For Laplace, Institutions Of Science Were Not A Meritocracy
[W]ith his eye on membership in the [French] Royal Academy [of Sciences], [Pierre-Simon] Laplace bombarded the society with 13 papers in five years. He submitted hundreds of pages of powerful and original mathematics needed in astronomy, celestial mechanics, and important related issues. Astutely, he timed his reports to appear when openings occurred in the academy's membership. The secretary of the academy, the Marquis de Condorcet, wrote that never before had the society seen "anyone so young, present to it in so little time, so many important Mémoires, and on such diverse and such difficult matters."5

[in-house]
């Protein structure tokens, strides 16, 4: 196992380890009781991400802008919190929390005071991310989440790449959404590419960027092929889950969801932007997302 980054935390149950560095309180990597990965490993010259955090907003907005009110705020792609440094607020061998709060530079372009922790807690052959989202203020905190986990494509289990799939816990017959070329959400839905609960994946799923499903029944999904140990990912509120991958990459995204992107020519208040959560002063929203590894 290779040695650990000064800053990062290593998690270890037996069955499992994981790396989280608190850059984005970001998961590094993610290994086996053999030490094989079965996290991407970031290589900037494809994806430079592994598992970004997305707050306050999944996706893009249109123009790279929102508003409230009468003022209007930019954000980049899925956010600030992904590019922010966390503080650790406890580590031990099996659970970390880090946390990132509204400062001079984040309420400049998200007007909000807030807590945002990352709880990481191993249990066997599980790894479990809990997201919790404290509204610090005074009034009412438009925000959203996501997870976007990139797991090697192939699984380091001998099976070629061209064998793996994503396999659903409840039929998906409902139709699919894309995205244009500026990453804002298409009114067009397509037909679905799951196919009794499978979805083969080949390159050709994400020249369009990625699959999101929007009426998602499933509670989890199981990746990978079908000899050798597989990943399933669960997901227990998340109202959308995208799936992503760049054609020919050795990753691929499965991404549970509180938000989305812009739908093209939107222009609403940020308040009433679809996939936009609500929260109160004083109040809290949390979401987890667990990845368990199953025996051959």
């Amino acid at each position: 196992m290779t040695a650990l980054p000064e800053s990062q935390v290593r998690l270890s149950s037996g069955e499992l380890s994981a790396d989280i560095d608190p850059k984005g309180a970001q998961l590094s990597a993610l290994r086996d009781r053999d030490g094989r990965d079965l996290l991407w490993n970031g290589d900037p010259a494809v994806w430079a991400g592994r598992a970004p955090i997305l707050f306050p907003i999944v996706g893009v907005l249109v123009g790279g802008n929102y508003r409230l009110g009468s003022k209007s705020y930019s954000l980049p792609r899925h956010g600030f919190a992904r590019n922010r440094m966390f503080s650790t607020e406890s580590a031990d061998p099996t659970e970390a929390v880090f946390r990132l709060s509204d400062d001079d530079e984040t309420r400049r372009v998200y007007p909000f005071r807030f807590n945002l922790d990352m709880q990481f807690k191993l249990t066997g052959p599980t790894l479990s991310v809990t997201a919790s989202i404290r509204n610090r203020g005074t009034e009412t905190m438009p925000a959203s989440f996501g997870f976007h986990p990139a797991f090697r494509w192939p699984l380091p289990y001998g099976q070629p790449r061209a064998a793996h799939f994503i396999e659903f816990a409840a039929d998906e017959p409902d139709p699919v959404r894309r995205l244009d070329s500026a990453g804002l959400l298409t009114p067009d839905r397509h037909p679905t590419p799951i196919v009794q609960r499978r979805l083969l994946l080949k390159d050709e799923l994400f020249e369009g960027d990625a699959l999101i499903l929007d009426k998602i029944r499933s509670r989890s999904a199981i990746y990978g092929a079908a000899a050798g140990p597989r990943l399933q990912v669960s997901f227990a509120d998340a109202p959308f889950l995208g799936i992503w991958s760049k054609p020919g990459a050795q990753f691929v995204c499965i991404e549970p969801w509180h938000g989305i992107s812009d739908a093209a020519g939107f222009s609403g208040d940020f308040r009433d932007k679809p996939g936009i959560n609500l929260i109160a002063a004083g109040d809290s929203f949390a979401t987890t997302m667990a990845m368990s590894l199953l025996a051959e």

Academy members considered Laplace for membership six times but rejected him repeatedly in favor of more senior scientists. D'Alembert complained furiously that the organization refused to recognize talent. Laplace considered emigrating to Prussia or Russia to work in their academies.
5. Stigler (1978) 234-35.
from "The Theory That Would Not Die: How Bayes' Rule Cracked the Enigma Code, Hunted Down Russian Submarines, and Emerged Triumphant from Two Centuries of Controversy"
Quoted on Sun Mar 18th, 2012